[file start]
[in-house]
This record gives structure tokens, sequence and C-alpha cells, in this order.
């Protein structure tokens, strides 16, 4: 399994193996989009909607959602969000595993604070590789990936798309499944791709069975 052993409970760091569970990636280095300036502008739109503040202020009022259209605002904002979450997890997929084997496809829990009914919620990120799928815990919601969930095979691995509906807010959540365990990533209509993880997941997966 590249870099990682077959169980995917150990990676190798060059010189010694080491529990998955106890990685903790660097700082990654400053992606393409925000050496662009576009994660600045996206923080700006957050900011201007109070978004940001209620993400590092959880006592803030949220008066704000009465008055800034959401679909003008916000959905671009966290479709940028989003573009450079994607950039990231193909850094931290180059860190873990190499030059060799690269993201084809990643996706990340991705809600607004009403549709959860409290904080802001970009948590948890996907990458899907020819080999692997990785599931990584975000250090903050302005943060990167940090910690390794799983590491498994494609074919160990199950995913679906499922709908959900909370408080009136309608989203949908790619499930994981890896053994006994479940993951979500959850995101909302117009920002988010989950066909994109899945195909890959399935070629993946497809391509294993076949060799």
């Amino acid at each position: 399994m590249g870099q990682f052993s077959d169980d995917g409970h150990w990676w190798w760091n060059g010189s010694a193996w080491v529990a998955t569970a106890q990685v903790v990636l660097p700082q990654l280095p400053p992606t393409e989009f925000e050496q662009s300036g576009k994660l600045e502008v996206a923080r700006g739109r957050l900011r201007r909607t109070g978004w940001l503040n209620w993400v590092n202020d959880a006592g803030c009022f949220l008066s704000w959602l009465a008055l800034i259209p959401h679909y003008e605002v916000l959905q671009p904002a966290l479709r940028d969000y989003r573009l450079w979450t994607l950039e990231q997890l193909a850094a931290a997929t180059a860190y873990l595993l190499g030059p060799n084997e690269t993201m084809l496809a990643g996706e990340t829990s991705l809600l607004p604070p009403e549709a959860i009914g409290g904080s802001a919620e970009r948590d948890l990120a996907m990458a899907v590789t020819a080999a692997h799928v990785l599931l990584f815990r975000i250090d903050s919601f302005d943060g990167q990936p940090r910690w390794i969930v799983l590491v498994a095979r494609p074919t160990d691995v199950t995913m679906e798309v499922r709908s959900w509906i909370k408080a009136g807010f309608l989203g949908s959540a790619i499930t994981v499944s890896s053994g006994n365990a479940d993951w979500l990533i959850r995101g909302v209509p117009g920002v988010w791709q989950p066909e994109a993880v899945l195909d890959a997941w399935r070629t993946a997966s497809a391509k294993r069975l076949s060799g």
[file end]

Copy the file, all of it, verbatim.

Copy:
[in-house]
This record gives structure tokens, sequence and C-alpha cells, in this order.
């Protein structure tokens, strides 16, 4: 399994193996989009909607959602969000595993604070590789990936798309499944791709069975 052993409970760091569970990636280095300036502008739109503040202020009022259209605002904002979450997890997929084997496809829990009914919620990120799928815990919601969930095979691995509906807010959540365990990533209509993880997941997966 590249870099990682077959169980995917150990990676190798060059010189010694080491529990998955106890990685903790660097700082990654400053992606393409925000050496662009576009994660600045996206923080700006957050900011201007109070978004940001209620993400590092959880006592803030949220008066704000009465008055800034959401679909003008916000959905671009966290479709940028989003573009450079994607950039990231193909850094931290180059860190873990190499030059060799690269993201084809990643996706990340991705809600607004009403549709959860409290904080802001970009948590948890996907990458899907020819080999692997990785599931990584975000250090903050302005943060990167940090910690390794799983590491498994494609074919160990199950995913679906499922709908959900909370408080009136309608989203949908790619499930994981890896053994006994479940993951979500959850995101909302117009920002988010989950066909994109899945195909890959399935070629993946497809391509294993076949060799």
């Amino acid at each position: 399994m590249g870099q990682f052993s077959d169980d995917g409970h150990w990676w190798w760091n060059g010189s010694a193996w080491v529990a998955t569970a106890q990685v903790v990636l660097p700082q990654l280095p400053p992606t393409e989009f925000e050496q662009s300036g576009k994660l600045e502008v996206a923080r700006g739109r957050l900011r201007r909607t109070g978004w940001l503040n209620w993400v590092n202020d959880a006592g803030c009022f949220l008066s704000w959602l009465a008055l800034i259209p959401h679909y003008e605002v916000l959905q671009p904002a966290l479709r940028d969000y989003r573009l450079w979450t994607l950039e990231q997890l193909a850094a931290a997929t180059a860190y873990l595993l190499g030059p060799n084997e690269t993201m084809l496809a990643g996706e990340t829990s991705l809600l607004p604070p009403e549709a959860i009914g409290g904080s802001a919620e970009r948590d948890l990120a996907m990458a899907v590789t020819a080999a692997h799928v990785l599931l990584f815990r975000i250090d903050s919601f302005d943060g990167q990936p940090r910690w390794i969930v799983l590491v498994a095979r494609p074919t160990d691995v199950t995913m679906e798309v499922r709908s959900w509906i909370k408080a009136g807010f309608l989203g949908s959540a790619i499930t994981v499944s890896s053994g006994n365990a479940d993951w979500l990533i959850r995101g909302v209509p117009g920002v988010w791709q989950p066909e994109a993880v899945l195909d890959a997941w399935r070629t993946a997966s497809a391509k294993r069975l076949s060799g």